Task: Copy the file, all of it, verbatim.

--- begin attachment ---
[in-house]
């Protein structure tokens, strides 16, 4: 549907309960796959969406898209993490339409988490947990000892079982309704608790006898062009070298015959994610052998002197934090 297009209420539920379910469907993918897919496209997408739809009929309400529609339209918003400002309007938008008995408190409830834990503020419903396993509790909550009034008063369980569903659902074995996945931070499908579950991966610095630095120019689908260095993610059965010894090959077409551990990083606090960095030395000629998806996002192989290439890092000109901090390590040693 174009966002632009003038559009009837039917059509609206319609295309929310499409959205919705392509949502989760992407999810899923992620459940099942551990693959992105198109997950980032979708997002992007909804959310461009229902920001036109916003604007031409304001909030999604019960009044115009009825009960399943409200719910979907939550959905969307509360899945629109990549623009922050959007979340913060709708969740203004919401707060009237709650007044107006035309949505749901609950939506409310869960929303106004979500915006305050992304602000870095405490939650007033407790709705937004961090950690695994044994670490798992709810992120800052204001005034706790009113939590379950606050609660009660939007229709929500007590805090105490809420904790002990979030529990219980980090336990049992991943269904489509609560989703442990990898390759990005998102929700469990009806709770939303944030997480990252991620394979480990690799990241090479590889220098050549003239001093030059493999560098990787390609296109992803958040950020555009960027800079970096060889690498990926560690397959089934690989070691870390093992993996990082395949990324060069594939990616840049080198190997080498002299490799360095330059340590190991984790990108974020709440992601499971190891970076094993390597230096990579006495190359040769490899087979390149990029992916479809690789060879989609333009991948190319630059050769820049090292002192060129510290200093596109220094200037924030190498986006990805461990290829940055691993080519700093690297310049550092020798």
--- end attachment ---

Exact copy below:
[in-house]
């Protein structure tokens, strides 16, 4: 549907309960796959969406898209993490339409988490947990000892079982309704608790006898062009070298015959994610052998002197934090 297009209420539920379910469907993918897919496209997408739809009929309400529609339209918003400002309007938008008995408190409830834990503020419903396993509790909550009034008063369980569903659902074995996945931070499908579950991966610095630095120019689908260095993610059965010894090959077409551990990083606090960095030395000629998806996002192989290439890092000109901090390590040693 174009966002632009003038559009009837039917059509609206319609295309929310499409959205919705392509949502989760992407999810899923992620459940099942551990693959992105198109997950980032979708997002992007909804959310461009229902920001036109916003604007031409304001909030999604019960009044115009009825009960399943409200719910979907939550959905969307509360899945629109990549623009922050959007979340913060709708969740203004919401707060009237709650007044107006035309949505749901609950939506409310869960929303106004979500915006305050992304602000870095405490939650007033407790709705937004961090950690695994044994670490798992709810992120800052204001005034706790009113939590379950606050609660009660939007229709929500007590805090105490809420904790002990979030529990219980980090336990049992991943269904489509609560989703442990990898390759990005998102929700469990009806709770939303944030997480990252991620394979480990690799990241090479590889220098050549003239001093030059493999560098990787390609296109992803958040950020555009960027800079970096060889690498990926560690397959089934690989070691870390093992993996990082395949990324060069594939990616840049080198190997080498002299490799360095330059340590190991984790990108974020709440992601499971190891970076094993390597230096990579006495190359040769490899087979390149990029992916479809690789060879989609333009991948190319630059050769820049090292002192060129510290200093596109220094200037924030190498986006990805461990290829940055691993080519700093690297310049550092020798």